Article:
Pushing boundaries and experimentation are welcome features of the craft beer world. And, arguably, the one experiment to have been most widely tested by brewers in Australia in recent times is that of the New England IPA. In some quarters, the hazy, juice like style has been galvanising and, in others, polarising, but almost everywhere it has sparked curiosity. That’s certainly the case in Mona Vale where the Modus Operandi brewers have released several different versions of the style, each of them markedly different to the next. Having just added two more – Gadzooks! and Tropical Contact High – it seems a good chance get up to speed with where they’re at and why they’re doing it.
In summary, for the brewers it’s about science and curiosity rather than getting on board with a trend for trend’s sake. For them it’s about what you, the drinker, can’t or won’t see in the haze; how they’re altering water chemistry to deal with reduced bitterness; how an early hop addition here stands up to a late hop addition there; whether a new experimental hop has viability for future beers; how conventional thinking might not stand up when you're playing in different territory. They’re using what they know to work out what they don’t, and the results are fun for everyone.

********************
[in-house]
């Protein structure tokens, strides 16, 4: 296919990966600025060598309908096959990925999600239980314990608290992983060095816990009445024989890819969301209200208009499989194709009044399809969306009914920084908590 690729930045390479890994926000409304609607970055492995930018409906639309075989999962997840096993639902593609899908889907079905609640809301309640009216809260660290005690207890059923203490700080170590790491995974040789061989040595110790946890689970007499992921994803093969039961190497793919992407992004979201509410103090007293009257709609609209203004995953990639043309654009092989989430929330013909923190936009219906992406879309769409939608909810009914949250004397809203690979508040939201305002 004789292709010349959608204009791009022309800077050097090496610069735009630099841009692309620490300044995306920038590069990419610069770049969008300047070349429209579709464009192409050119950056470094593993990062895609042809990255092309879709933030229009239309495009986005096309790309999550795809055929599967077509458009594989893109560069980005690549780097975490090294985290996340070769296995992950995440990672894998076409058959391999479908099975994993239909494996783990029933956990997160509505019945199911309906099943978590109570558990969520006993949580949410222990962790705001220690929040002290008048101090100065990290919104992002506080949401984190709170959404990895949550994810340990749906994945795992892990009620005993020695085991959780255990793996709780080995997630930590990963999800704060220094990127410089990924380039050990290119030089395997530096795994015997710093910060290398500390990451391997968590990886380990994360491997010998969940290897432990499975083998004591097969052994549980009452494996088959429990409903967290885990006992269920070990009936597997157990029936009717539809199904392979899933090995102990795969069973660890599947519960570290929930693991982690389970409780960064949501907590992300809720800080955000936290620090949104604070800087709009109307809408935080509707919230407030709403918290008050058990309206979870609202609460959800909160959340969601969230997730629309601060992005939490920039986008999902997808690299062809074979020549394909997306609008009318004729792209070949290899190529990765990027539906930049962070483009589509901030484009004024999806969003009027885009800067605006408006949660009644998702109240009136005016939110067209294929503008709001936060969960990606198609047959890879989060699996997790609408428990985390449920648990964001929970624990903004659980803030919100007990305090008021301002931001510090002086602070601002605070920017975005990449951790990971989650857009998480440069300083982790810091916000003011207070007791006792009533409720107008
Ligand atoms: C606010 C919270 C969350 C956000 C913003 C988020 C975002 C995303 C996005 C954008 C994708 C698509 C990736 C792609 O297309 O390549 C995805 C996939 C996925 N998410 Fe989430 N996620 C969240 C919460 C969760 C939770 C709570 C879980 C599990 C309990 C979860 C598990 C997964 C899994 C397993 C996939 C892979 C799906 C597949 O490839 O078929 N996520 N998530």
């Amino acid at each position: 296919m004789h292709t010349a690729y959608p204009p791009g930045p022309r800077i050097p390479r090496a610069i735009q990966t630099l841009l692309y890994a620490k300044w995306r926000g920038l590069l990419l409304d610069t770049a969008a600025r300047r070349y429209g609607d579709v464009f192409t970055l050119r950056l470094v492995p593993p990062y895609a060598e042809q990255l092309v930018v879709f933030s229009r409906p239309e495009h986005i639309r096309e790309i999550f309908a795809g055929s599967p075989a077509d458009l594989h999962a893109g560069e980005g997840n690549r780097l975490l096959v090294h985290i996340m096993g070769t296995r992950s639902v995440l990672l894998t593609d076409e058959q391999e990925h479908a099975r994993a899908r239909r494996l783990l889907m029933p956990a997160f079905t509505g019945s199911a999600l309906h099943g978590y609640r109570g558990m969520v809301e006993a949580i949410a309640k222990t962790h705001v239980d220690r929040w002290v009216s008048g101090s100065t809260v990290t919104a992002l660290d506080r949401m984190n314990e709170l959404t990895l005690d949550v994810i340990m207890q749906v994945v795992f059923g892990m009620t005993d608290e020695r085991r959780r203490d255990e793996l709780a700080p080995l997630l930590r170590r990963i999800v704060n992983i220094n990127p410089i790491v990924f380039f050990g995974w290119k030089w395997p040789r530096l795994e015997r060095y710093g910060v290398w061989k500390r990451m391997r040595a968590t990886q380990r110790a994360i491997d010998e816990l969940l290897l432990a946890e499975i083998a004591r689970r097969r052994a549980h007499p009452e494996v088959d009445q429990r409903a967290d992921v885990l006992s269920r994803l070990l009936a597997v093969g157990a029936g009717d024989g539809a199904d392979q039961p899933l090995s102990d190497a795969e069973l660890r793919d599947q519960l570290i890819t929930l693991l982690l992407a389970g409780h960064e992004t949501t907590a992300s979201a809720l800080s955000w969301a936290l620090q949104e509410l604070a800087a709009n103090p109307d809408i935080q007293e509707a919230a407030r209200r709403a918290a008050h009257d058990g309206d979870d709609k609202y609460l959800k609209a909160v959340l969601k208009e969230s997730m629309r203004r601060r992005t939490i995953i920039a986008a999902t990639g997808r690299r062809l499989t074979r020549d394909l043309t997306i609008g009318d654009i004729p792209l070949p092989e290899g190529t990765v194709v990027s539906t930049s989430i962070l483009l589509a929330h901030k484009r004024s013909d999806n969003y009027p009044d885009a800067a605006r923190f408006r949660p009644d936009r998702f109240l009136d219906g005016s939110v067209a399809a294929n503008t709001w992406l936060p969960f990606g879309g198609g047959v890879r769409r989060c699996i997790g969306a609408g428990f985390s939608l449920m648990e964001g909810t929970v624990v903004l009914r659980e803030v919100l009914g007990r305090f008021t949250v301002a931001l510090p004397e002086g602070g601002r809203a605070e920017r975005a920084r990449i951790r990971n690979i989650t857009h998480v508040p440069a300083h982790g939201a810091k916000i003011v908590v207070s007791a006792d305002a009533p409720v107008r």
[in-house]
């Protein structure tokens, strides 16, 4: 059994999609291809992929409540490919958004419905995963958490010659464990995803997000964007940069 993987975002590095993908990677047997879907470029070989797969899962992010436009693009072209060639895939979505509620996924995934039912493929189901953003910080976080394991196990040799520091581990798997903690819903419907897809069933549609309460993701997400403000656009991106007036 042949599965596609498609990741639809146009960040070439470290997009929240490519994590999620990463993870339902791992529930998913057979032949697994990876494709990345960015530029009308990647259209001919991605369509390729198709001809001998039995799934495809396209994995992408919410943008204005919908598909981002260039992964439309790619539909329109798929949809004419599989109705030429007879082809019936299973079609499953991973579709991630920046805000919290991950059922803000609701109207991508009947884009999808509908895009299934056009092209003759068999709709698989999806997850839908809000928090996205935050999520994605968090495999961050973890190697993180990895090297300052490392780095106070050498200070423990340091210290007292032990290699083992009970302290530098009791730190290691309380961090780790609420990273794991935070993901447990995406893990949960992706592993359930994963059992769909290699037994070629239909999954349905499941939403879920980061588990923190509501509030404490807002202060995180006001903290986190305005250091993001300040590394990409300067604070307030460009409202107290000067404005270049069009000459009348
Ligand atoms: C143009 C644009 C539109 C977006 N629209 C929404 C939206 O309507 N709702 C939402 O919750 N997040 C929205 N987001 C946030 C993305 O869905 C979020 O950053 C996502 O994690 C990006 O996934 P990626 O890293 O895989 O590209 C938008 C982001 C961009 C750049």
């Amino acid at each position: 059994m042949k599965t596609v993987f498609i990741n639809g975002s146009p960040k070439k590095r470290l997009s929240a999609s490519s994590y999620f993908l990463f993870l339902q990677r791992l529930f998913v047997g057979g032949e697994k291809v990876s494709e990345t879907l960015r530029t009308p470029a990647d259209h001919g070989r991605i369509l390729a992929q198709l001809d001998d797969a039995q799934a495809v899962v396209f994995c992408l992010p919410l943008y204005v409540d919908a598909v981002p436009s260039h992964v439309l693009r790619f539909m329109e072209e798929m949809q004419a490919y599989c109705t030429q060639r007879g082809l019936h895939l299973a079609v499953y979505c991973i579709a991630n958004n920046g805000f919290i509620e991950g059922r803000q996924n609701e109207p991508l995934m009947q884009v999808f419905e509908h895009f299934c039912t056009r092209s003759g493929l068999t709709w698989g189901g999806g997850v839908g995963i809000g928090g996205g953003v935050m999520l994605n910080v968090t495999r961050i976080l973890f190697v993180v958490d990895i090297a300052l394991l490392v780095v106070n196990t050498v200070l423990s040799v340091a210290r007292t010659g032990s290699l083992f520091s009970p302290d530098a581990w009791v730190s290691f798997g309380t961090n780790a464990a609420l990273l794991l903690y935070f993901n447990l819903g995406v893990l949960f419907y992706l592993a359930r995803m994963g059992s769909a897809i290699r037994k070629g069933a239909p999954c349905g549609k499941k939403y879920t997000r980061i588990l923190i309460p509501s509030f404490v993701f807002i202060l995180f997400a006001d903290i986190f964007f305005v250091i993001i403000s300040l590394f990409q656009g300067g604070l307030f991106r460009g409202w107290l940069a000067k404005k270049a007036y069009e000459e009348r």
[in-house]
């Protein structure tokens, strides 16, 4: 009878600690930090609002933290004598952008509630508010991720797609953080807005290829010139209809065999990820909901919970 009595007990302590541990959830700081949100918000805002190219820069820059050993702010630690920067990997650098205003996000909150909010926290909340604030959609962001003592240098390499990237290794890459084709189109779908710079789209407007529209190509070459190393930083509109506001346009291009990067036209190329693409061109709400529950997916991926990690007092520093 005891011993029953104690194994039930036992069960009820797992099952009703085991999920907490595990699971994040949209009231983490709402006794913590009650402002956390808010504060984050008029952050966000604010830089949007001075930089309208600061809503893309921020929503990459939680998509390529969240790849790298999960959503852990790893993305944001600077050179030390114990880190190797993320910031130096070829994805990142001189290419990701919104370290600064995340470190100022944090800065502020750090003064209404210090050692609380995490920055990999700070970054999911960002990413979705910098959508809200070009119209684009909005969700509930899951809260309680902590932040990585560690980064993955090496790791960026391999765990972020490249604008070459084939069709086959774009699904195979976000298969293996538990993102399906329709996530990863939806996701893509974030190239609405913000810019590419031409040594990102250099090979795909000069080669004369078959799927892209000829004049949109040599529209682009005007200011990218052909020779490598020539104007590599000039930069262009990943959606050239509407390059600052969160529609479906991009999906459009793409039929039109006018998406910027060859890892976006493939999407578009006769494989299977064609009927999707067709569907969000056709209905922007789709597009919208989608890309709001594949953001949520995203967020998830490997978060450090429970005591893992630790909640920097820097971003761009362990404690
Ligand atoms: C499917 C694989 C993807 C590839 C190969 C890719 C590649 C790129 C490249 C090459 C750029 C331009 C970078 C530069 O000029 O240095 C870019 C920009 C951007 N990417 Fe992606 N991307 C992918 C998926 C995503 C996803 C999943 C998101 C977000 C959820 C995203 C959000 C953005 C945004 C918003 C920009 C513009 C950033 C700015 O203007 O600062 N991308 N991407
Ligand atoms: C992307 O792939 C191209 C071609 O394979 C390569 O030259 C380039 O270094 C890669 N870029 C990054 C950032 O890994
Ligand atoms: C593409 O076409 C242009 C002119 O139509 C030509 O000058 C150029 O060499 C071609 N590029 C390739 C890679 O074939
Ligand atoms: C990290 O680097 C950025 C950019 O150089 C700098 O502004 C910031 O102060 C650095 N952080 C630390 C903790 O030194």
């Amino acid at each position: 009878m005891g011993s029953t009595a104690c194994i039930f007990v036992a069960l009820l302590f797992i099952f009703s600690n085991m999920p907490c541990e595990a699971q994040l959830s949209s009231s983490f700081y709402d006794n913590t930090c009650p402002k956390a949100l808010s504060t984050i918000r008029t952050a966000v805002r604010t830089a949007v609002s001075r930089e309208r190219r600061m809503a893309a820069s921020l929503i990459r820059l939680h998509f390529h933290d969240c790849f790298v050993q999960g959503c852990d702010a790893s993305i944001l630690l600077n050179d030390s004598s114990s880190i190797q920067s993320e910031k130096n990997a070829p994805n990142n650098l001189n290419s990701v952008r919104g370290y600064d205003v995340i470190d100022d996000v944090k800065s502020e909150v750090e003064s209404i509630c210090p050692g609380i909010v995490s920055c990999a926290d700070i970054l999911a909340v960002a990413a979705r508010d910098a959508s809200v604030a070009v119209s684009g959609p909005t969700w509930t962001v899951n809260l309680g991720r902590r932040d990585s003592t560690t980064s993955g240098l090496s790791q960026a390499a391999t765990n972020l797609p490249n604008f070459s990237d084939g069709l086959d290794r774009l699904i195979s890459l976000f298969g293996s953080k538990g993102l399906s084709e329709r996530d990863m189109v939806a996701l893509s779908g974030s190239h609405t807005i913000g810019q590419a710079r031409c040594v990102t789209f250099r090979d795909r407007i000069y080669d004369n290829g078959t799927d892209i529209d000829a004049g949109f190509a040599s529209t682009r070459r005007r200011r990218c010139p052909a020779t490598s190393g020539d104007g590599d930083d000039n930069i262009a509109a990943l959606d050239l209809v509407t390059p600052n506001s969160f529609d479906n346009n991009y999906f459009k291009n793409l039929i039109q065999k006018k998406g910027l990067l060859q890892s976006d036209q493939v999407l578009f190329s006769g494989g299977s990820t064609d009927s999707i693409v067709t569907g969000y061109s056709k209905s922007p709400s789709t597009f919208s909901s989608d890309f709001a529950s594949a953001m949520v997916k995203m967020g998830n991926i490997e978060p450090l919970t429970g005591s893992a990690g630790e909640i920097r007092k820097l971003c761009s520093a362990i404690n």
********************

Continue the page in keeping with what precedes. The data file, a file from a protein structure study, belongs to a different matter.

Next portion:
As that relates to the beers at hand, both are most notable for being very hazy and very forward with tropical fruit and citrus characters, which is a given, given the style. Of the two, Gadzooks! is slightly lower in alcohol but feels like the more robust in construction with no less than six hop varieties – Cascade, Centennial, Galaxy, Mandarina Bavaria, Mosaic and Idaho 7 – thrown at it. The place they land is where mango, citrus and passionfruit characters meet dankness and bitterness. Tropical Contact High has fewer and mostly different hop varieties – Chinook, Galaxy, Amarillo and Motueka – which seem to have all unified under a big burst of pineapple. TCH is the more classically balanced of the two, with less outright bitterness and a creamier mouthfeel, and is the kind of fruity concoction you could imagine sipping from a cocktail glass on a desert island. All in the name of scientific discovery, of course.
Published September 18, 2017 2017-09-18 00:00:00